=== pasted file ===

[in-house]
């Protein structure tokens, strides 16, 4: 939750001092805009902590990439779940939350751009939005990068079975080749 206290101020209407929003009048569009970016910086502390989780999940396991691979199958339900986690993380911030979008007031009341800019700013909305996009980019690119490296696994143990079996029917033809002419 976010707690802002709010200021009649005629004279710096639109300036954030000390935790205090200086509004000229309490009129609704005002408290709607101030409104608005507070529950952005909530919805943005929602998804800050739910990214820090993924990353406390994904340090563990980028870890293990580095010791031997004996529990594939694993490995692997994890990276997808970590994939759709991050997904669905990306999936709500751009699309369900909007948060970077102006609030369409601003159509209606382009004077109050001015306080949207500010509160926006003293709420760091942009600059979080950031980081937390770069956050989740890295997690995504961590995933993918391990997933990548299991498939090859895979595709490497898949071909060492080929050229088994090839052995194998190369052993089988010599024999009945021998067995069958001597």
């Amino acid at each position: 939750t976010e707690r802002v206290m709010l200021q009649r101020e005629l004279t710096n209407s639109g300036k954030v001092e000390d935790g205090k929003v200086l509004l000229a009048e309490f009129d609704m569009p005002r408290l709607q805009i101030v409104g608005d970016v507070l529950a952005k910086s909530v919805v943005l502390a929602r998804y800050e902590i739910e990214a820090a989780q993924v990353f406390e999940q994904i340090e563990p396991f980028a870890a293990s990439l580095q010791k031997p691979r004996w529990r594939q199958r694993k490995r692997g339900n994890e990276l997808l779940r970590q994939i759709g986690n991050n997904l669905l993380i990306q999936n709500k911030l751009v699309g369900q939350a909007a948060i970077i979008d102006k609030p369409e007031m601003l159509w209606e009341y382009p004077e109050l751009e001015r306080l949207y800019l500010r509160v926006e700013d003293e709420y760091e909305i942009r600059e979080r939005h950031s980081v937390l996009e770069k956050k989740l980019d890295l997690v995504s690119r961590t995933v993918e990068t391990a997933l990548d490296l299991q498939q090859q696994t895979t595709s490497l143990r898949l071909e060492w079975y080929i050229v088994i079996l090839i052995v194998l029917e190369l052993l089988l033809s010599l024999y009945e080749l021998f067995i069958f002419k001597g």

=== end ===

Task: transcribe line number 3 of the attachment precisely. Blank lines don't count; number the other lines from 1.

């Amino acid at each position: 939750t976010e707690r802002v206290m709010l200021q009649r101020e005629l004279t710096n209407s639109g300036k954030v001092e000390d935790g205090k929003v200086l509004l000229a009048e309490f009129d609704m569009p005002r408290l709607q805009i101030v409104g608005d970016v507070l529950a952005k910086s909530v919805v943005l502390a929602r998804y800050e902590i739910e990214a820090a989780q993924v990353f406390e999940q994904i340090e563990p396991f980028a870890a293990s990439l580095q010791k031997p691979r004996w529990r594939q199958r694993k490995r692997g339900n994890e990276l997808l779940r970590q994939i759709g986690n991050n997904l669905l993380i990306q999936n709500k911030l751009v699309g369900q939350a909007a948060i970077i979008d102006k609030p369409e007031m601003l159509w209606e009341y382009p004077e109050l751009e001015r306080l949207y800019l500010r509160v926006e700013d003293e709420y760091e909305i942009r600059e979080r939005h950031s980081v937390l996009e770069k956050k989740l980019d890295l997690v995504s690119r961590t995933v993918e990068t391990a997933l990548d490296l299991q498939q090859q696994t895979t595709s490497l143990r898949l071909e060492w079975y080929i050229v088994i079996l090839i052995v194998l029917e190369l052993l089988l033809s010599l024999y009945e080749l021998f067995i069958f002419k001597g």